DataSys: Data-Intensive Distributed Systems LaboratoryData-Intensive Distributed Systems Laboratory

Illinois Institute of Technology
Department of Computer Science

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IEEE Transactions on Cloud Computing

Special Issue on Scientific Cloud Computing




Computational and Data-Driven Sciences have become the third and fourth pillar of scientific discovery in addition to experimental and theoretical sciences. Scientific Computing has already begun to change how science is done, enabling scientific breakthroughs through new kinds of experiments that would have been impossible only a decade ago. It is the key to solving “grand challenges” in many domains and providing breakthroughs in new knowledge, and it comes in many shapes and forms: high-performance computing (HPC) which is heavily focused on compute-intensive applications; high-throughput computing (HTC) which focuses on using many computing resources over long periods of time to accomplish its computational tasks; many-task computing (MTC) which aims to bridge the gap between HPC and HTC by focusing on using many resources over short periods of time; and data-intensive computing which is heavily focused on data distribution, data-parallel execution, and harnessing data locality by scheduling of computations close to the data. Today’s “Big Data” trend is generating datasets that are increasing exponentially in both complexity and volume, making their analysis, archival, and sharing one of the grand challenges of the 21st century. Not surprisingly, it becomes increasingly difficult to design and operate large scale systems capable of addressing these grand challenges.

This journal Special Issue on Scientific Cloud Computing in the IEEE Transaction on Cloud Computing will provide the scientific community a dedicated forum for discussing new research, development, and deployment efforts in running these kinds of scientific computing workloads on Cloud Computing infrastructures. This special issue will focus on the use of cloud-based technologies to meet new compute-intensive and data-intensive scientific challenges that are not well served by the current supercomputers, grids and HPC clusters. The special issue will aim to address questions such as: What architectural changes to the current cloud frameworks (hardware, operating systems, networking and/or programming models) are needed to support science? Dynamic information derived from remote instruments and coupled simulation, and sensor ensembles that stream data for real-time analysis are important emerging techniques in scientific and cyber-physical engineering systems. How can cloud technologies enable and adapt to these new scientific approaches dealing with dynamism? How are scientists using clouds? Are there scientific HPC/HTC/MTC workloads that are suitable candidates to take advantage of emerging cloud computing resources with high efficiency? Commercial public clouds provide easy access to cloud infrastructure for scientists. What are the gaps in commercial cloud offerings and how can they be adapted for running existing and novel eScience applications? What benefits exist by adopting the cloud model, over clusters, grids, or supercomputers? What factors are limiting clouds use or would make them more usable/efficient?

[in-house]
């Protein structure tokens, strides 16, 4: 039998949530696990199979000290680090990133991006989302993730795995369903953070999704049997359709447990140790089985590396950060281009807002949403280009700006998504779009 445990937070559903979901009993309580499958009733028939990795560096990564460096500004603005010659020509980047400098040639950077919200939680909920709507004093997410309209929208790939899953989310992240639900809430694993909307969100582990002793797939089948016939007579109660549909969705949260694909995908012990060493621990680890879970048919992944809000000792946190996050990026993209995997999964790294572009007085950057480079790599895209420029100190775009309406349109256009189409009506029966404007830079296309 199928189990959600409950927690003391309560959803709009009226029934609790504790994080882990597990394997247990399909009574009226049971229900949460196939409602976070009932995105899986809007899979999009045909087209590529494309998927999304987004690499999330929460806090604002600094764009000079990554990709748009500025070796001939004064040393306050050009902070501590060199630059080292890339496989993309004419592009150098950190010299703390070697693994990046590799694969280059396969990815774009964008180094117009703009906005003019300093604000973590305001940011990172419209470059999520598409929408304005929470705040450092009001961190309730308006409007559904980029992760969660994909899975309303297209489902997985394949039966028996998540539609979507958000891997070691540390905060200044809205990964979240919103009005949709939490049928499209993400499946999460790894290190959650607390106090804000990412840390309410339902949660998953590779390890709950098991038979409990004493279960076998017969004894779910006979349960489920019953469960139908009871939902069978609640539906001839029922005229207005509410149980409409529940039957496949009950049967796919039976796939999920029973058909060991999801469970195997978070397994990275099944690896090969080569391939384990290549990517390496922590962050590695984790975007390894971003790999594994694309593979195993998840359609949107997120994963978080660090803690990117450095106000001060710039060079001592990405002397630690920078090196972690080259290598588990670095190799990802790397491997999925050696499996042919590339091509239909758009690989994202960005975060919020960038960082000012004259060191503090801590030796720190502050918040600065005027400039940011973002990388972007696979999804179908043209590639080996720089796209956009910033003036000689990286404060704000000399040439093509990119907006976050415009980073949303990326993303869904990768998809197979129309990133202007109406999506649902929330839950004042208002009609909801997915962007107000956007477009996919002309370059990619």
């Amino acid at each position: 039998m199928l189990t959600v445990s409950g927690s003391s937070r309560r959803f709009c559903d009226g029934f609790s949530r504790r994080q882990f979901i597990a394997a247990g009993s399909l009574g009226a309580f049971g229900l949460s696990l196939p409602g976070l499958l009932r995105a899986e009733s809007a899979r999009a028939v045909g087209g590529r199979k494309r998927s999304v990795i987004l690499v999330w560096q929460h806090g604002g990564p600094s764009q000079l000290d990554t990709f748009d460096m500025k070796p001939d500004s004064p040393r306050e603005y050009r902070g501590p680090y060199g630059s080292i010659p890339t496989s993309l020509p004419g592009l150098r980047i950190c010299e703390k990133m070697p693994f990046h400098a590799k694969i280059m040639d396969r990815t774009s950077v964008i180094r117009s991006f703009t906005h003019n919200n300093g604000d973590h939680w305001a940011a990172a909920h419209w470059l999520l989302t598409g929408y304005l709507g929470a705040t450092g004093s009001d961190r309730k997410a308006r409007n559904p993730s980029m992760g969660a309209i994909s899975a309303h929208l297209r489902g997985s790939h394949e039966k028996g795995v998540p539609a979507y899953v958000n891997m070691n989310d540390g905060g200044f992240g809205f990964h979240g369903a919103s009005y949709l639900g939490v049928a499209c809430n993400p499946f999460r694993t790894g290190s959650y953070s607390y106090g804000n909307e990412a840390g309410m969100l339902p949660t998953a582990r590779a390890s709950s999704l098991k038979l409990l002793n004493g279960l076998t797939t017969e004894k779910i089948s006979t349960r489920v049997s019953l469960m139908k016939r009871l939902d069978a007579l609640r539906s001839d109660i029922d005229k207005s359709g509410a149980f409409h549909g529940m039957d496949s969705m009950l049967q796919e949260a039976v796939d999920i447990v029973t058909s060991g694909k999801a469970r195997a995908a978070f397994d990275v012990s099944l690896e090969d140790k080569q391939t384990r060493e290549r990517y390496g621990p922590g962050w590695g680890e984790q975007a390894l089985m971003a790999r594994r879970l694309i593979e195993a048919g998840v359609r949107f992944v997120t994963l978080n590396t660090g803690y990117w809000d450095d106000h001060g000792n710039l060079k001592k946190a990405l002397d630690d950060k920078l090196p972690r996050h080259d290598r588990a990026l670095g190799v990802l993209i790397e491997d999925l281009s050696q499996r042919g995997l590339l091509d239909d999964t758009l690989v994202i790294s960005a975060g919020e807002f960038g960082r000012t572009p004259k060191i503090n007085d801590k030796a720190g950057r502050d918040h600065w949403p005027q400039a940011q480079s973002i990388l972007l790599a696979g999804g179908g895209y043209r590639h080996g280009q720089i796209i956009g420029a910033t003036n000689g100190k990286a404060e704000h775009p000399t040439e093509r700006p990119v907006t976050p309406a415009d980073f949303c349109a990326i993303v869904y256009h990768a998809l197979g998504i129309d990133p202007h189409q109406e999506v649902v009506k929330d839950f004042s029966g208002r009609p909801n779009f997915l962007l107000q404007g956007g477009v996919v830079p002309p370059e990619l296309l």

This special issue encourages interaction and cross-pollination between those developing applications, algorithms, software, hardware and networking, emphasizing scientific computing for such cloud platforms. We believe the special issue will be an excellent venue to help the community define the current state, determine future goals, and define architectures and services for future science clouds. 


Topics of interest include (in the context of Cloud Computing):

Important Dates

Paper Submission

Authors are invited to submit papers with unpublished, original work to the IEEE Transaction on Cloud Computing, Special Issue on Scientific Cloud Computing. If the paper is extended from a workshop or conference paper, it needs to contain at least 50% new material with "brand" new ideas and results. The paper should be in the TCC format -- 14 double column pages or 30 single column pages (Note: All regular paper page limits include references and author biographies). Please note that double column will translate more readily into the final publication format. A double column page is defined as a 7.875" x 10.75" page with 10-point type, 12-point vertical spacing, and 1/2 inch margins. A single column page is defined as an 8.5" x 11" page with 12-point type and 24-point vertical spacing, containing approximately 250 words. All margins should be one inch (top, bottom, right and left). These length limits are taking into account reasonably-sized figures and references.


These templates are meant to aid you in preparing a draft of your manuscript for peer-review as well as to prepare final publication materials that will closely translate into the final publication format. This does not mean that the published paper will appear in this format. The published paper will appear as formatted by IEEE Computer Society publication staff. Full specifications on the IEEE Computer Society style can be found in our Style Guide PDF

Papers should be submitted to, and the "SI-ScienceCloud" should be selected.


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Editor in Chief